What is the Washington State Cider Definition?

How is cider defined in Washington State? It's not the same as TTB.
How is cider defined in Washington State? It’s important to know that “cider” here is not the same as TTB.

Washington State law and LCB regulations refer to “cider” from time to time. But, cider is a form of wine. So, where are the lines drawn? When is a product wine and when is it “cider” under Washington State law?

If you’re familiar with alcoholic beverage laws and regulations, then it’s no surprise that beverage definitions at the state level are not often in harmony with ones at the federal level. Moreover, wine laws vary from state to state. Washington State, though, is ahead of the curve in recognizing “cider” as a distinct product category and creating rights and regulations specific to this craft beverage. These advantages are no doubt thanks to tireless work from the Northwest Cider Association, and producers throughout this region. It helps, too, that Washington has the best apples around. But, that gets to our question today. Must a product be made only from apples to be considered cider in under Washington law? More on that in a second.

In any event, for onlookers—or producers themselves—it can be confusing reading “wine” referred to generally in one legislative breath, while “cider” is called out separately in another Washington beverage reg or law. Isn’t cider wine?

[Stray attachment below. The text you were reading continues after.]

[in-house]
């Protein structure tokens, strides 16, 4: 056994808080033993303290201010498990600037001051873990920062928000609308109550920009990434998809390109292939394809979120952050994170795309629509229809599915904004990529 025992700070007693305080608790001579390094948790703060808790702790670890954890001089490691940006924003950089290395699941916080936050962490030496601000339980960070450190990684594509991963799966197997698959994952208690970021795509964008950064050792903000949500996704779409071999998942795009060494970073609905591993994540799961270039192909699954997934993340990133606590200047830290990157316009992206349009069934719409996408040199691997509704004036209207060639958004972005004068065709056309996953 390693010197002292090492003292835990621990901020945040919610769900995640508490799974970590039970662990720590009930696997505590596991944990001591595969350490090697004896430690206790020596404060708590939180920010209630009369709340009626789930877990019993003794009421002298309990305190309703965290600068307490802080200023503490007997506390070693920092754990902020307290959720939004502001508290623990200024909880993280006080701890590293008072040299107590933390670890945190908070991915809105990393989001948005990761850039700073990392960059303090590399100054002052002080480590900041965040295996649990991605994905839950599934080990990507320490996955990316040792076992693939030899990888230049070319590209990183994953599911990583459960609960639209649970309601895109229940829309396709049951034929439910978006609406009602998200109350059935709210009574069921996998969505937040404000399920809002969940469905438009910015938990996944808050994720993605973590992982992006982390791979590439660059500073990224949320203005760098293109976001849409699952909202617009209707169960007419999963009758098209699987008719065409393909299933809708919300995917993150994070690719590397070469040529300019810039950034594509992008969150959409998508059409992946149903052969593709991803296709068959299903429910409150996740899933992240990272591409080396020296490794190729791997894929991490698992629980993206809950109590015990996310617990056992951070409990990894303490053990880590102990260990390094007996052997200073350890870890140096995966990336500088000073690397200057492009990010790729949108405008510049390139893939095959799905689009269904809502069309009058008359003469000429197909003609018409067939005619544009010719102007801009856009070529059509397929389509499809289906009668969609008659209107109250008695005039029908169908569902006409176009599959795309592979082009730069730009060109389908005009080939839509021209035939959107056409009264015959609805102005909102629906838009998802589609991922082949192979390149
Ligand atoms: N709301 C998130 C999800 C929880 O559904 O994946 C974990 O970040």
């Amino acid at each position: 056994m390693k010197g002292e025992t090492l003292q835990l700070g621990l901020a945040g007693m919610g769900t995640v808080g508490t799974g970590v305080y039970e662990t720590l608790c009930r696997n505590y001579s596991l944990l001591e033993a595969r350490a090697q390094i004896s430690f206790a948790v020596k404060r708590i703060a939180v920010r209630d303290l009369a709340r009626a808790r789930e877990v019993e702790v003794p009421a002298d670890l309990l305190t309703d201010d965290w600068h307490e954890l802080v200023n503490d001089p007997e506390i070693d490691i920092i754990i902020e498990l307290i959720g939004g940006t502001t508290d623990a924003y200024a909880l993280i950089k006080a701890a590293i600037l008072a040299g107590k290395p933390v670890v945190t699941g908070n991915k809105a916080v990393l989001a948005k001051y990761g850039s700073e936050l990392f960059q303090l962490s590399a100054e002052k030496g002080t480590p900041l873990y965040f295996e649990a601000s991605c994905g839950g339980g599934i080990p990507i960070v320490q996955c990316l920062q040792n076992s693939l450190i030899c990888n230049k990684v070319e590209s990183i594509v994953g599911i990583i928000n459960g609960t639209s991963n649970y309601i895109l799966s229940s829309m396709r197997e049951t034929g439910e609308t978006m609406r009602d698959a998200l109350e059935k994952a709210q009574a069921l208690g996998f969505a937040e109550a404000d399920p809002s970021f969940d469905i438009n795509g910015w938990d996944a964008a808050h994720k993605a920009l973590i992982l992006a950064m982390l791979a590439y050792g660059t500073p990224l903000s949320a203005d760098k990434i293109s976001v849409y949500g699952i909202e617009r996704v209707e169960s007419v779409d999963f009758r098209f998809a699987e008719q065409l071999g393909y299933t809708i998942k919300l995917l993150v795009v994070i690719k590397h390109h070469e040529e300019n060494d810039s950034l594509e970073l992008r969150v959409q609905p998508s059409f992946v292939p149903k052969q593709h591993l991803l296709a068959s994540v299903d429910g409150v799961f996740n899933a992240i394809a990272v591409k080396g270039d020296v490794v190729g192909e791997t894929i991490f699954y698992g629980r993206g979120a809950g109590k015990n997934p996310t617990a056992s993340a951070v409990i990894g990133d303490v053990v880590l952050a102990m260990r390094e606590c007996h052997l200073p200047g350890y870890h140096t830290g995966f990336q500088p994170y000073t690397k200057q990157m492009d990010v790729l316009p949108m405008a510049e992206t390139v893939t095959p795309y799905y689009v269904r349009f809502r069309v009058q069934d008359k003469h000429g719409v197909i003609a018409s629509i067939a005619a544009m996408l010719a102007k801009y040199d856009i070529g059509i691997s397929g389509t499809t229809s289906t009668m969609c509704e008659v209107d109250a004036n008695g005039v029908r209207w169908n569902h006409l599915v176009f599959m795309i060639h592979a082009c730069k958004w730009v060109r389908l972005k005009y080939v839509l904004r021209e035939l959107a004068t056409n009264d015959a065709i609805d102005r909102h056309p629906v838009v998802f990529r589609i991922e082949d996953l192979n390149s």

Here’s what’s important to know. Yes, all cider is wine. Therefore, only licensed Washington Domestic Wineries may produce cider. But, to take advantage of the specific market inroads created for cider, the product must actually be cider—at least according to Washington state law.

Here’s how Washington law defines cider. Set forth in RCW 66.24.210(6), “‘cider’ means table wine that contains not less than one-half of one percent of alcohol by volume and not more than seven percent of alcohol by volume and is made from the normal alcoholic fermentation of the juice of sound, ripe apples or pears. ‘Cider’ includes, but is not limited to, flavored, sparkling, or carbonated cider and cider made from condensed apple or pear must.”

Therefore, for a Washington brewery (under the base microbrewery license) to be able to now sell “cider” on tap and offer it to consumers for carryout, the product must fit under this legal cider definition.